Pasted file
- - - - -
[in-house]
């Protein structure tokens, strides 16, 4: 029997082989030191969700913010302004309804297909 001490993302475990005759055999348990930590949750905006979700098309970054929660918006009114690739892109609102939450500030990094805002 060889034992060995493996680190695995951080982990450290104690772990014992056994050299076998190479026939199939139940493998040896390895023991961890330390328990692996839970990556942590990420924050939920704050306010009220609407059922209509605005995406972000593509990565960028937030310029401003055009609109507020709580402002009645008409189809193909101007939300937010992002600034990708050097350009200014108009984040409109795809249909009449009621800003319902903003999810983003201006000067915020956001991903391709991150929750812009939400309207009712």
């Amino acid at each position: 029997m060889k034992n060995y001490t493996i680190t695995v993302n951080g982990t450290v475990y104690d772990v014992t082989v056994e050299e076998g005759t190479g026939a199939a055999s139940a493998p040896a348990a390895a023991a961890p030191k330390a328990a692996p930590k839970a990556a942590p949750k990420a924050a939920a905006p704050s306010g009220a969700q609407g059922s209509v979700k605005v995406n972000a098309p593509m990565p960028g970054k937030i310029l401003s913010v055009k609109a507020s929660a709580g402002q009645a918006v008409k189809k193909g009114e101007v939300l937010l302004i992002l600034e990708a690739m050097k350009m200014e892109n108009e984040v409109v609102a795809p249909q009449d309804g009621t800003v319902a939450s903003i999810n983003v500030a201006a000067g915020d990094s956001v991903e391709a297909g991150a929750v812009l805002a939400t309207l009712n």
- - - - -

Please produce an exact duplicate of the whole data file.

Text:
[in-house]
């Protein structure tokens, strides 16, 4: 029997082989030191969700913010302004309804297909 001490993302475990005759055999348990930590949750905006979700098309970054929660918006009114690739892109609102939450500030990094805002 060889034992060995493996680190695995951080982990450290104690772990014992056994050299076998190479026939199939139940493998040896390895023991961890330390328990692996839970990556942590990420924050939920704050306010009220609407059922209509605005995406972000593509990565960028937030310029401003055009609109507020709580402002009645008409189809193909101007939300937010992002600034990708050097350009200014108009984040409109795809249909009449009621800003319902903003999810983003201006000067915020956001991903391709991150929750812009939400309207009712």
């Amino acid at each position: 029997m060889k034992n060995y001490t493996i680190t695995v993302n951080g982990t450290v475990y104690d772990v014992t082989v056994e050299e076998g005759t190479g026939a199939a055999s139940a493998p040896a348990a390895a023991a961890p030191k330390a328990a692996p930590k839970a990556a942590p949750k990420a924050a939920a905006p704050s306010g009220a969700q609407g059922s209509v979700k605005v995406n972000a098309p593509m990565p960028g970054k937030i310029l401003s913010v055009k609109a507020s929660a709580g402002q009645a918006v008409k189809k193909g009114e101007v939300l937010l302004i992002l600034e990708a690739m050097k350009m200014e892109n108009e984040v409109v609102a795809p249909q009449d309804g009621t800003v319902a939450s903003i999810n983003v500030a201006a000067g915020d990094s956001v991903e391709a297909g991150a929750v812009l805002a939400t309207l009712n």